Abraham Mensah (bantamweight)
Another Birmingham silver medalist, Mensah showed class to finish second in the bantamweight division, but his production showed plenty of shine going forward.
Mensah, 19, started the Commonwealth Games campaign in the quarter-finals after earning a bye in the round of 16 and stage 16 respectively.
Despite losing the final to Dylan James Eagleson of Northern Ireland, the Seconds Out Boxing Gym boxer has the potential to go far in the sport.
With Commey, the Ghana team could already be considered medalists at the African Games, with good preparation.
Alfred Kotey (welterweight)
Coming from one of the best gymnasiums in Ghana, Alfred Kotey from Akotoku Academy was a surprise in the Commonwealth Games squad after failing to compete in the individual championship which qualified the boxers for the national team.
Kotey’s first appearance on the international stage was unmotivating. He will have to work harder to prove himself for the continental games next year.
Ornella Sathoud (middleweight)
Born to a Congolese father and a Ghanaian mother, Ornella Sathoud lost in the round of 16 of the women’s middleweight contest.
Although she rose through the educational ranks with a PhD in Analytical Chemistry from the University of Delaware, the boxer is keen to earn something for Ghana before quitting.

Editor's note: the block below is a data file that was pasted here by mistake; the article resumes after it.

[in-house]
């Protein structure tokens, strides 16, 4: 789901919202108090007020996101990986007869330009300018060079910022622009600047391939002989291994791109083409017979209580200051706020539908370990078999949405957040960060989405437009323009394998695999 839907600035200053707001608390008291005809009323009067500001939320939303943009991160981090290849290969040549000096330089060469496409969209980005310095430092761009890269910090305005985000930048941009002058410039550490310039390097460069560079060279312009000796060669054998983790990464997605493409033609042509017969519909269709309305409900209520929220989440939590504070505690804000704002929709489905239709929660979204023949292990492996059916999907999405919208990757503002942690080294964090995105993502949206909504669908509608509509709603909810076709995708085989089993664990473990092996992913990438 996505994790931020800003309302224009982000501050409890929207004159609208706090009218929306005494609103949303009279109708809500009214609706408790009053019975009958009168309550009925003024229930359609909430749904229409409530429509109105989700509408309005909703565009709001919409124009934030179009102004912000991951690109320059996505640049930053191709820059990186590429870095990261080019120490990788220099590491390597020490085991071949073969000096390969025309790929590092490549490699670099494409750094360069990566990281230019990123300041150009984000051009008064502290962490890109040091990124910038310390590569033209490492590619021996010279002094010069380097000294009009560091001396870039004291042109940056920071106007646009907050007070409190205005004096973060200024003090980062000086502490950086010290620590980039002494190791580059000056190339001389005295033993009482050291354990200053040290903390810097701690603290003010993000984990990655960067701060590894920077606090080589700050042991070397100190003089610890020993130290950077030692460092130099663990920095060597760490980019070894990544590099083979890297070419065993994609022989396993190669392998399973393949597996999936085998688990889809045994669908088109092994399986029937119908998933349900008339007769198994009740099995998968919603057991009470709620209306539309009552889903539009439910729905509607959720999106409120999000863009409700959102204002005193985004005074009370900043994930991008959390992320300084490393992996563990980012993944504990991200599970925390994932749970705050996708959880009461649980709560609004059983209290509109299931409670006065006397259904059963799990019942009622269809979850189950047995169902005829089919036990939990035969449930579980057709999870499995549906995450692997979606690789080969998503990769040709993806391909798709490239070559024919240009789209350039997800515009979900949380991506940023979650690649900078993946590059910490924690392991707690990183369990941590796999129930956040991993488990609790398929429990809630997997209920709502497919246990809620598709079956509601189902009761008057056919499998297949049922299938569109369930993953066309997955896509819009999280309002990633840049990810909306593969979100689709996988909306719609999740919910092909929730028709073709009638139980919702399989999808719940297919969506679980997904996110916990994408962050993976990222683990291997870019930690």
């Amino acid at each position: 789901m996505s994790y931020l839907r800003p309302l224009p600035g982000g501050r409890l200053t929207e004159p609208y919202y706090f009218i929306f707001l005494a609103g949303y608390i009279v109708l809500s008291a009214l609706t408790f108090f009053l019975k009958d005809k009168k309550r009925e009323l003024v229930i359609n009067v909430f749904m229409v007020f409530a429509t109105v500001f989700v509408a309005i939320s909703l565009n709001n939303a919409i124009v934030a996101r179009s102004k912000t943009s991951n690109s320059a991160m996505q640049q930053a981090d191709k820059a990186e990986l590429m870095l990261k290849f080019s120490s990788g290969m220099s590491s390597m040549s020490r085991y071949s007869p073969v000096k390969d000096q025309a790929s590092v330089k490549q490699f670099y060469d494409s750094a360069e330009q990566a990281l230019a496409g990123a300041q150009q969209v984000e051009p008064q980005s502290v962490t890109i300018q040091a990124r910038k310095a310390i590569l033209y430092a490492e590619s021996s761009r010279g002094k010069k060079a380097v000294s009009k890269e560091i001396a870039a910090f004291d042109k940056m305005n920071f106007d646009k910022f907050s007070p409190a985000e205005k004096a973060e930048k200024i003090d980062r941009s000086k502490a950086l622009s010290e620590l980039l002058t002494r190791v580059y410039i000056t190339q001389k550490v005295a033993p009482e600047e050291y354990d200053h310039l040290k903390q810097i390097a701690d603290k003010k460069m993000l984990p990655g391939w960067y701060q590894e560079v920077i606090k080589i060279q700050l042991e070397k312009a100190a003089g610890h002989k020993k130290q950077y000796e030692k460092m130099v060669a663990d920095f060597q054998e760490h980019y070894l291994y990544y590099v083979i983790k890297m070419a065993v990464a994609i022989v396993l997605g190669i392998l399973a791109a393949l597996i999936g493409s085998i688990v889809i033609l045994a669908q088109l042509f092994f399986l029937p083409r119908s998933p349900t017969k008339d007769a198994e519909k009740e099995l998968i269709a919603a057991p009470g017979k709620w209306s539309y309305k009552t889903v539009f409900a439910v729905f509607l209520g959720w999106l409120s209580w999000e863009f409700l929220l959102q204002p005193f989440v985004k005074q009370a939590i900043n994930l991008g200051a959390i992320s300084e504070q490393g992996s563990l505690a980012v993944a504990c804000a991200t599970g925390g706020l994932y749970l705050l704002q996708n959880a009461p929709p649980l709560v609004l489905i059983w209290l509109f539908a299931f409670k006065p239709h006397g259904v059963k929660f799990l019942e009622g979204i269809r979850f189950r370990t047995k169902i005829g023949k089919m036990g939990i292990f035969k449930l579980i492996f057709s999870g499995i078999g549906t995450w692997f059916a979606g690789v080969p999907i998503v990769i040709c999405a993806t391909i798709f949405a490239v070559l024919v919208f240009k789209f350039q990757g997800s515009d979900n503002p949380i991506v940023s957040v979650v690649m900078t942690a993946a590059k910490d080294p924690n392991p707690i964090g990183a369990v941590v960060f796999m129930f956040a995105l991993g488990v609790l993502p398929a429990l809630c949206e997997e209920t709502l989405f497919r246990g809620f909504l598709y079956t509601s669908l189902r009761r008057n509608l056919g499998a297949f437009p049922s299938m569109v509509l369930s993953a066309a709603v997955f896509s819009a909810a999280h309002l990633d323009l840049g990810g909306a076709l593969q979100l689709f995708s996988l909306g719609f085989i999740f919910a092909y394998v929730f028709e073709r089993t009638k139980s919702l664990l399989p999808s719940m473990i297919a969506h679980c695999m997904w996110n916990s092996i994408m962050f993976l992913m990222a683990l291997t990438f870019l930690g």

The African Games could provide that opportunity after his lackluster outing in Birmingham, but the US-based boxer has a lot to learn to be able to win laurels for the country.
Having had two appearances at the Commonwealth Games and an appearance at the All Africa Games in Morocco, now would be the time for Ornella to win a medal for Ghana if she makes the squad for the All Africa Games.
Abdul Wahid Omar (light welterweight)
As a medal hopeful ahead of the Games, Omar lived up to expectations by winning bronze for the country.
The feat earned him two bronze medals at the Commonwealth Games in three attempts following his feat at the 2014 edition tournament in Glasgow, Scotland.
Omar currently remains the most exposed fighter in the Black Bombers squad and will be instrumental in Ghana’s bid for a medal next year should he decide to continue his amateur career.
Jessie Lartey (light middleweight)
A bronze medalist at the last Commonwealth Games in Gold Coast, Australia, Lartey was one of the boxers tipped to win a medal for the country.
However, he fell short of expectations after struggling in his weight class at the Games.
Lartey said he complained to Ghanaian officials about his struggles at light middleweight but nothing was done about it.
The coming months will be crucial to decide his fate, but it is clear that Lartey can secure a place in Ghana’s squad for the African Games.
Abubakar Quartey (middleweight)
Quartey was the Black Bombers captain at Birmingham but surprisingly left the competition in the Round of 16.
Making his second Commonwealth Games appearance, the Wisdom Boxing Club product was disappointed to fail to impress in Birmingham and looks set for the future.
Being part of the All Africa Games team is earned, but his presence gives the nation another opportunity to win a medal.